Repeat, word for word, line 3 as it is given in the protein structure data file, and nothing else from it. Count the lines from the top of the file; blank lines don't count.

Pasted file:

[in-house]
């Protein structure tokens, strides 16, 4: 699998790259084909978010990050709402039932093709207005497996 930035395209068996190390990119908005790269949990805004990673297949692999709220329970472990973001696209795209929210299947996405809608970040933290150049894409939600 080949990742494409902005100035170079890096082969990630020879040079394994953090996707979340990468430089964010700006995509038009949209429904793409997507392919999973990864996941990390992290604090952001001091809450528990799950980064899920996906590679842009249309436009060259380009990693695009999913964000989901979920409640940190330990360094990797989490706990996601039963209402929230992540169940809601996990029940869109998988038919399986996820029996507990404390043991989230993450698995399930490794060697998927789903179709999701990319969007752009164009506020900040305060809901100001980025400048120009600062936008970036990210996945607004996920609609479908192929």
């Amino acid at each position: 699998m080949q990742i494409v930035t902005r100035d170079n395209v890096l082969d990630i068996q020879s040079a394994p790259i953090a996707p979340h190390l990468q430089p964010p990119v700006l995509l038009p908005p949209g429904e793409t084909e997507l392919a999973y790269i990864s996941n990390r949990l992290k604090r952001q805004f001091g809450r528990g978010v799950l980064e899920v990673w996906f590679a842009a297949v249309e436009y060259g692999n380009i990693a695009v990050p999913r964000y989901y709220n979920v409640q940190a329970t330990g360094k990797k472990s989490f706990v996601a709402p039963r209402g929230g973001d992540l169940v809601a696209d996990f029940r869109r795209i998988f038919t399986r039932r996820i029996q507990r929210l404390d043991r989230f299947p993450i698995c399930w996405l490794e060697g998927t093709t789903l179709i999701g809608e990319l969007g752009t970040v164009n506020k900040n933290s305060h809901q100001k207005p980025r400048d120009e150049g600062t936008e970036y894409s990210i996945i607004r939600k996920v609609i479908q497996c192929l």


């Amino acid at each position: 699998m080949q990742i494409v930035t902005r100035d170079n395209v890096l082969d990630i068996q020879s040079a394994p790259i953090a996707p979340h190390l990468q430089p964010p990119v700006l995509l038009p908005p949209g429904e793409t084909e997507l392919a999973y790269i990864s996941n990390r949990l992290k604090r952001q805004f001091g809450r528990g978010v799950l980064e899920v990673w996906f590679a842009a297949v249309e436009y060259g692999n380009i990693a695009v990050p999913r964000y989901y709220n979920v409640q940190a329970t330990g360094k990797k472990s989490f706990v996601a709402p039963r209402g929230g973001d992540l169940v809601a696209d996990f029940r869109r795209i998988f038919t399986r039932r996820i029996q507990r929210l404390d043991r989230f299947p993450i698995c399930w996405l490794e060697g998927t093709t789903l179709i999701g809608e990319l969007g752009t970040v164009n506020k900040n933290s305060h809901q100001k207005p980025r400048d120009e150049g600062t936008e970036y894409s990210i996945i607004r939600k996920v609609i479908q497996c192929l």